I contend that PE — learning to listen to your body — is the most important “meter” you can have. The ability to use PE is gained by paying careful attention to such signals as your breathing rate, the burning in your quads and feelings of well-being — mental states ranging from “I’m a beast!” to “I wanna go home!”
While heart rate is affected by so many factors (dehydration, lack of sleep, too much coffee, it can’t always be relied to measure intensity objectively.
Learning to coach PRE is an art but well worth the effort. The response we get from our participants is overwhelming when they have that “aha” moment.
I agree with you except how do we all get to the point where we all talk using the same language?
I just had my “aha” moment.
After my trekking class I bumped into a spin instructor I’ve known for long time. We were chit chating and the subject of heart rate training came up. I told her about Zoning.
Those of you that follow this space know that Sally Edwards and I have developed Zoning, a simple three zone system that relates to a flashing color light only on our heart rate monitor.
My aha moment was when she said, “finally, a way to discuss effort to the first timer the same way I do veterans. Where can I get one?”
Great effort management systems have evolved with science and technology. In it’s day RPE was the best we could offer yet often difficult to relate to for the novice.
Today the science of ventilatory thresholds is far better understood. Many leaders in this business like Carl Foster and Sally Edwards have tested various assessments that allow anchoring of T1 and T2 to a number on a heart rate monitor that do not require metabolic testing. I have done much of this my self during Zoning Beta testing.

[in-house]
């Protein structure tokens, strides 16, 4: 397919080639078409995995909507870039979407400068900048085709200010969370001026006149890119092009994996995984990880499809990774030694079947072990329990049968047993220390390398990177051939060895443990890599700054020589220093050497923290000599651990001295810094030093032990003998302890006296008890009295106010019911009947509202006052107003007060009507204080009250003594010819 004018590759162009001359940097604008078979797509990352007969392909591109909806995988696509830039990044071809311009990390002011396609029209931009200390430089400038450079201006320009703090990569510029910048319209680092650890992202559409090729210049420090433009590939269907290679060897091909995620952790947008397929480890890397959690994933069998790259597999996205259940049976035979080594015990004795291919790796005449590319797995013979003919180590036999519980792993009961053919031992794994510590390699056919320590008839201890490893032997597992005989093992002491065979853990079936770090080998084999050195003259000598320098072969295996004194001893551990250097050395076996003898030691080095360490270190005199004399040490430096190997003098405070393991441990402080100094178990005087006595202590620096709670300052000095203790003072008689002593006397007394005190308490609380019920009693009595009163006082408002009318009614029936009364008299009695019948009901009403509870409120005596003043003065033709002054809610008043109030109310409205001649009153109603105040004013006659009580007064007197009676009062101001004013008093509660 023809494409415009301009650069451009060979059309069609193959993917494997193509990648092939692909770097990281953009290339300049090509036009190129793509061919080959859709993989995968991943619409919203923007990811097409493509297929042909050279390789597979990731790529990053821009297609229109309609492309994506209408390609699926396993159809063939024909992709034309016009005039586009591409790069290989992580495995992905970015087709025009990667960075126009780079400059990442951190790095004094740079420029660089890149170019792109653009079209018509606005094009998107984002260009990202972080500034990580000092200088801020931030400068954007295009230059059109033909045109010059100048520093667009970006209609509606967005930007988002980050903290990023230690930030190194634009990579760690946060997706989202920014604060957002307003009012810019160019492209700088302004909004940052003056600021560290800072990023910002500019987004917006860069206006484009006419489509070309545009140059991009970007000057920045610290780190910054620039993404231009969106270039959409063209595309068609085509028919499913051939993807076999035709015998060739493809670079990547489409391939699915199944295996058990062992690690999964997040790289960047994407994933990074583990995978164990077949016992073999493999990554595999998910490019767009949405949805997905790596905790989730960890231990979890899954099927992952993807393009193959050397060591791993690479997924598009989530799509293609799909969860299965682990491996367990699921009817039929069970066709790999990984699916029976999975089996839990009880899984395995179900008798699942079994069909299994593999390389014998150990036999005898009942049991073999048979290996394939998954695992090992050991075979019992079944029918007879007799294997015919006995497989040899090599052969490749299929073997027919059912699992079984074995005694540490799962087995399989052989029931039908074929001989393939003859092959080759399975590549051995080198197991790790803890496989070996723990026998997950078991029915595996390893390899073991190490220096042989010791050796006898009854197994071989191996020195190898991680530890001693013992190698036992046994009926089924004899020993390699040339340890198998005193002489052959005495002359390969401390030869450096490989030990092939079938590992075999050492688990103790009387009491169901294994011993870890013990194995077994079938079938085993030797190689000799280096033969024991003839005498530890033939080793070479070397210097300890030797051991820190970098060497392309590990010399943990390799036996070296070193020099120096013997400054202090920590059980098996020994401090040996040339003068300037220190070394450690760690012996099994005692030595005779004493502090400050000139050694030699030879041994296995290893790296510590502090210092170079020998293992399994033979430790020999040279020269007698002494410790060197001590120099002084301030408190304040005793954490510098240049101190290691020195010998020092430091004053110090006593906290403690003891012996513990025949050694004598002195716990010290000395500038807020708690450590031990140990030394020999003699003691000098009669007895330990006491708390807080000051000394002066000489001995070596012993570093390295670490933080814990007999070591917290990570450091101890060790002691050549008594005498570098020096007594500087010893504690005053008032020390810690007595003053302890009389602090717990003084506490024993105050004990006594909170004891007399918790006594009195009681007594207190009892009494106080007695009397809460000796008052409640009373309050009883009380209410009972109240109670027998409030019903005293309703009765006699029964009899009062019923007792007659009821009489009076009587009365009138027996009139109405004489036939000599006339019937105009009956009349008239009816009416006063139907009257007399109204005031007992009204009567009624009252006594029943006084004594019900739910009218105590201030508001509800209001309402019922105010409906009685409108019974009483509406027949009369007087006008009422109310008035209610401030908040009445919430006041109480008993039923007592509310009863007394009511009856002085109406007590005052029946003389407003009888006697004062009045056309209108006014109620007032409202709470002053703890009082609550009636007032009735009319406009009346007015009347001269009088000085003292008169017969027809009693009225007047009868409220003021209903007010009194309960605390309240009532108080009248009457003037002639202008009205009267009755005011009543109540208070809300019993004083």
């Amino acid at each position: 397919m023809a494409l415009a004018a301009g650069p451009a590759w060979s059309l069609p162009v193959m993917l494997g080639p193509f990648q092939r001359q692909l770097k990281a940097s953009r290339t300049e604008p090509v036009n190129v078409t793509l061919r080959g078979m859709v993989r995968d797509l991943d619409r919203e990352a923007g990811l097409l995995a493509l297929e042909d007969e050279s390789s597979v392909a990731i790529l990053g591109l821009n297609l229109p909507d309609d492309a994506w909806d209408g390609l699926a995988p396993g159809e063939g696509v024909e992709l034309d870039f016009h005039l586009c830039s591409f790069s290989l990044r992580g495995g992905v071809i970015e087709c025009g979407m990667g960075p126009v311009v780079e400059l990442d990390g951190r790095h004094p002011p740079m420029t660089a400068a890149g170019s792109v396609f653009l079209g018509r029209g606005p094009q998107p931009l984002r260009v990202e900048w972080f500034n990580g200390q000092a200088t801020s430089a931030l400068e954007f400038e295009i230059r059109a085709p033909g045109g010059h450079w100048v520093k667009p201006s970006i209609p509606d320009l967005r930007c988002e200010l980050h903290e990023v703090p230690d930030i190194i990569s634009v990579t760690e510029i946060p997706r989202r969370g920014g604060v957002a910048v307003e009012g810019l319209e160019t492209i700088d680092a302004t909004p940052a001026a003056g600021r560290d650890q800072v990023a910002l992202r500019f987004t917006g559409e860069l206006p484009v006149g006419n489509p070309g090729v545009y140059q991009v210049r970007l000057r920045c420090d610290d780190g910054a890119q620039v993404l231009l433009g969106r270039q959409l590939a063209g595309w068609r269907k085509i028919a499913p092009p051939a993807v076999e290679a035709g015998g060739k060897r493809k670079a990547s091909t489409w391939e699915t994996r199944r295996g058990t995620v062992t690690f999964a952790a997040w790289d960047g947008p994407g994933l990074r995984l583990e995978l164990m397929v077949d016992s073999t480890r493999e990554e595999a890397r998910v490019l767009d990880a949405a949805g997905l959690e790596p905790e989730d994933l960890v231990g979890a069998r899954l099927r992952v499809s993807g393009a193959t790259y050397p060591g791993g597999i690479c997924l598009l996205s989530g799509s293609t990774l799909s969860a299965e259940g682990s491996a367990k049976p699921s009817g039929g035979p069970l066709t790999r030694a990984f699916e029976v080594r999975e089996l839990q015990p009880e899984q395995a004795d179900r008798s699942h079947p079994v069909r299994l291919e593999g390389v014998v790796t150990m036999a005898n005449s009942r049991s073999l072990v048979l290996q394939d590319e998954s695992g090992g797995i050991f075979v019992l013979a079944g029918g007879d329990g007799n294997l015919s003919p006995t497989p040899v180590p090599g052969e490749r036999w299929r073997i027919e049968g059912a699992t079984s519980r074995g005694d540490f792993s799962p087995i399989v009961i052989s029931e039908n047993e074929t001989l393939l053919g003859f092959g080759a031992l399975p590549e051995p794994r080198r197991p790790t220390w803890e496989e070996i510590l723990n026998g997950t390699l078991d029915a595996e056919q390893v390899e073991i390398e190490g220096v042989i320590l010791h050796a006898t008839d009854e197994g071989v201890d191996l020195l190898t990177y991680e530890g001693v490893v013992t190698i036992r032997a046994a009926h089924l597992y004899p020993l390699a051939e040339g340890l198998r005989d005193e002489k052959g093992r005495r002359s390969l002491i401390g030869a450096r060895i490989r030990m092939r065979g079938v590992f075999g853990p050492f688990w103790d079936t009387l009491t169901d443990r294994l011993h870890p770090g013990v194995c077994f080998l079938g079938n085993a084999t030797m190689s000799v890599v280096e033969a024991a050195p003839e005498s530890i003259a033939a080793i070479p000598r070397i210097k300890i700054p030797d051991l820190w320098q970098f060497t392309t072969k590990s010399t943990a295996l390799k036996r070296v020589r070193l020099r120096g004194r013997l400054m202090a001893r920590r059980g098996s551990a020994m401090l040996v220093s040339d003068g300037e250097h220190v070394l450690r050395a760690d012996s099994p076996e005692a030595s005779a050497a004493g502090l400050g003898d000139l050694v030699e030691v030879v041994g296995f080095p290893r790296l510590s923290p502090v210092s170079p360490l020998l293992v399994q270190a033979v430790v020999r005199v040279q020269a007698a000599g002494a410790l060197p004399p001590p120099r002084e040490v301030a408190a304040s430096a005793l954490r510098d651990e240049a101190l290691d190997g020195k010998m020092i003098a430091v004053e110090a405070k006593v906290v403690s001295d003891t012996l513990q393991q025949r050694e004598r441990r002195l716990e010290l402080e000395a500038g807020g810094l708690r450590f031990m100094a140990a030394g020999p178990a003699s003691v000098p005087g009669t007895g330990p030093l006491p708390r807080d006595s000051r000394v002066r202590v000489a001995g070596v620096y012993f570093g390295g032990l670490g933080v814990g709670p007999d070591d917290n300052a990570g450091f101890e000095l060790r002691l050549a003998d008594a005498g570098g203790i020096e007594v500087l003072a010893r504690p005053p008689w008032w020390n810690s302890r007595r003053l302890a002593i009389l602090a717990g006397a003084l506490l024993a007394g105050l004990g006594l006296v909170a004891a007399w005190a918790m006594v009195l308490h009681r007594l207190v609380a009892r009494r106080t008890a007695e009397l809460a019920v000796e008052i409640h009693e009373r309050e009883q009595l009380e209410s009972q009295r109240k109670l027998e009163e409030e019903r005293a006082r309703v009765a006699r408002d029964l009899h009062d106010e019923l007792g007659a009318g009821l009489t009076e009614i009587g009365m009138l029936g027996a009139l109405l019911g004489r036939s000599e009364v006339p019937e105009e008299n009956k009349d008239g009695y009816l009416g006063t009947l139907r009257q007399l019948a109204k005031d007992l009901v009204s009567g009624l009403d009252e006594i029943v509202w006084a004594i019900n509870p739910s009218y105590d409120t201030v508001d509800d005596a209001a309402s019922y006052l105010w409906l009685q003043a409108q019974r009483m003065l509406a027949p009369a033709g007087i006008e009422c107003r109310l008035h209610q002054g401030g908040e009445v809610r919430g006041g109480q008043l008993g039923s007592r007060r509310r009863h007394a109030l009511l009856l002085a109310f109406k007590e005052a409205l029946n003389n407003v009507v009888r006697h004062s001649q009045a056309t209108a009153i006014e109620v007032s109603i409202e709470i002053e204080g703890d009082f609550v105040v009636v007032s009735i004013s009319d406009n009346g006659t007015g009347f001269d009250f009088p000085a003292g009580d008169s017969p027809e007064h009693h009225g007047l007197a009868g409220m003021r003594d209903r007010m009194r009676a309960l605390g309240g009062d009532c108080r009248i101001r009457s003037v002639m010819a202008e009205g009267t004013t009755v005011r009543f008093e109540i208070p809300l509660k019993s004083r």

The people we are trying to reach want to lose weight, feel better, look better and enjoy an active lifestyle. They want to work out in groups and feel like the instructor is helping them too.
With zoning we simply ask our class to work in three zones, blue yellow or red. If one is not using our blink heart rate monitor, that is ok. Your instructor will have helped to identify a number on the monitor one is wearing.
With all due respect Clair, I believe that the aha moment is when a new member is told that they can attend any class, work with any personal trainer or work by themselves by just monitoring the color of the flashing light.
John, there are physical as well as psychological cues for each level of intensity or “zone”. They key lies in learning the language and coaching it effectively. Coach John Hughes has a fantastic 1-5 rating, 1 being “digestion pace”, whereas 4 is “sub-barf pace” and 5 is “eye-balls out pace”.
Carl, your blinking colour zones are a wonderful invention and correspond beautifully with PRE. Blue would be our 5-6.5/10, Yellow would be 7-8/10 and Red would be 8.5+.
Novice riders are clever enough to understand what “working hard, able to speak full sentences and sustainable pace” means.
I totally agree. Soon I hope to get our invention into the hands of people just like yourself so you can see how the systems work together. If you are interested you can find me at zoningfitness.com.
Thank you for your insights. I look forward to meeting you. I will be presenting at the ICI conference.